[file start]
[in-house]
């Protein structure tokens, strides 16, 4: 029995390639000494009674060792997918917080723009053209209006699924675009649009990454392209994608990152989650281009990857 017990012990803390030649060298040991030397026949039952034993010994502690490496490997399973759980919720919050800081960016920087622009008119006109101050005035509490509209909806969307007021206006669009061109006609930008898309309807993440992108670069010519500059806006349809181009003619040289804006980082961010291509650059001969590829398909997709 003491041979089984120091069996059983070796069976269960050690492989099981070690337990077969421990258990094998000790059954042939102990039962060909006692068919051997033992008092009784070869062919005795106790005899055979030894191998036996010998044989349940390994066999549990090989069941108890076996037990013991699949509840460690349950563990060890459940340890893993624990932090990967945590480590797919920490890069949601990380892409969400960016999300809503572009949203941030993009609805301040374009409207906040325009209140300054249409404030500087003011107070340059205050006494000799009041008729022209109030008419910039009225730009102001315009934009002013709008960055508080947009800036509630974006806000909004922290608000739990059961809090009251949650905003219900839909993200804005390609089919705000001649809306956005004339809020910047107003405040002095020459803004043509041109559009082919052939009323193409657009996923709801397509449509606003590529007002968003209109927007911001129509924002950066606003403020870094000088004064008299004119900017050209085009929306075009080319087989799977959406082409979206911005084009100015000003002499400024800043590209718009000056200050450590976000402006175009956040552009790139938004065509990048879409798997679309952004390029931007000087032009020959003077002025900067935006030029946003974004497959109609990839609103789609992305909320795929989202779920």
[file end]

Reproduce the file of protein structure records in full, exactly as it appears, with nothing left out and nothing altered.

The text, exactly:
[in-house]
């Protein structure tokens, strides 16, 4: 029995390639000494009674060792997918917080723009053209209006699924675009649009990454392209994608990152989650281009990857 017990012990803390030649060298040991030397026949039952034993010994502690490496490997399973759980919720919050800081960016920087622009008119006109101050005035509490509209909806969307007021206006669009061109006609930008898309309807993440992108670069010519500059806006349809181009003619040289804006980082961010291509650059001969590829398909997709 003491041979089984120091069996059983070796069976269960050690492989099981070690337990077969421990258990094998000790059954042939102990039962060909006692068919051997033992008092009784070869062919005795106790005899055979030894191998036996010998044989349940390994066999549990090989069941108890076996037990013991699949509840460690349950563990060890459940340890893993624990932090990967945590480590797919920490890069949601990380892409969400960016999300809503572009949203941030993009609805301040374009409207906040325009209140300054249409404030500087003011107070340059205050006494000799009041008729022209109030008419910039009225730009102001315009934009002013709008960055508080947009800036509630974006806000909004922290608000739990059961809090009251949650905003219900839909993200804005390609089919705000001649809306956005004339809020910047107003405040002095020459803004043509041109559009082919052939009323193409657009996923709801397509449509606003590529007002968003209109927007911001129509924002950066606003403020870094000088004064008299004119900017050209085009929306075009080319087989799977959406082409979206911005084009100015000003002499400024800043590209718009000056200050450590976000402006175009956040552009790139938004065509990048879409798997679309952004390029931007000087032009020959003077002025900067935006030029946003974004497959109609990839609103789609992305909320795929989202779920």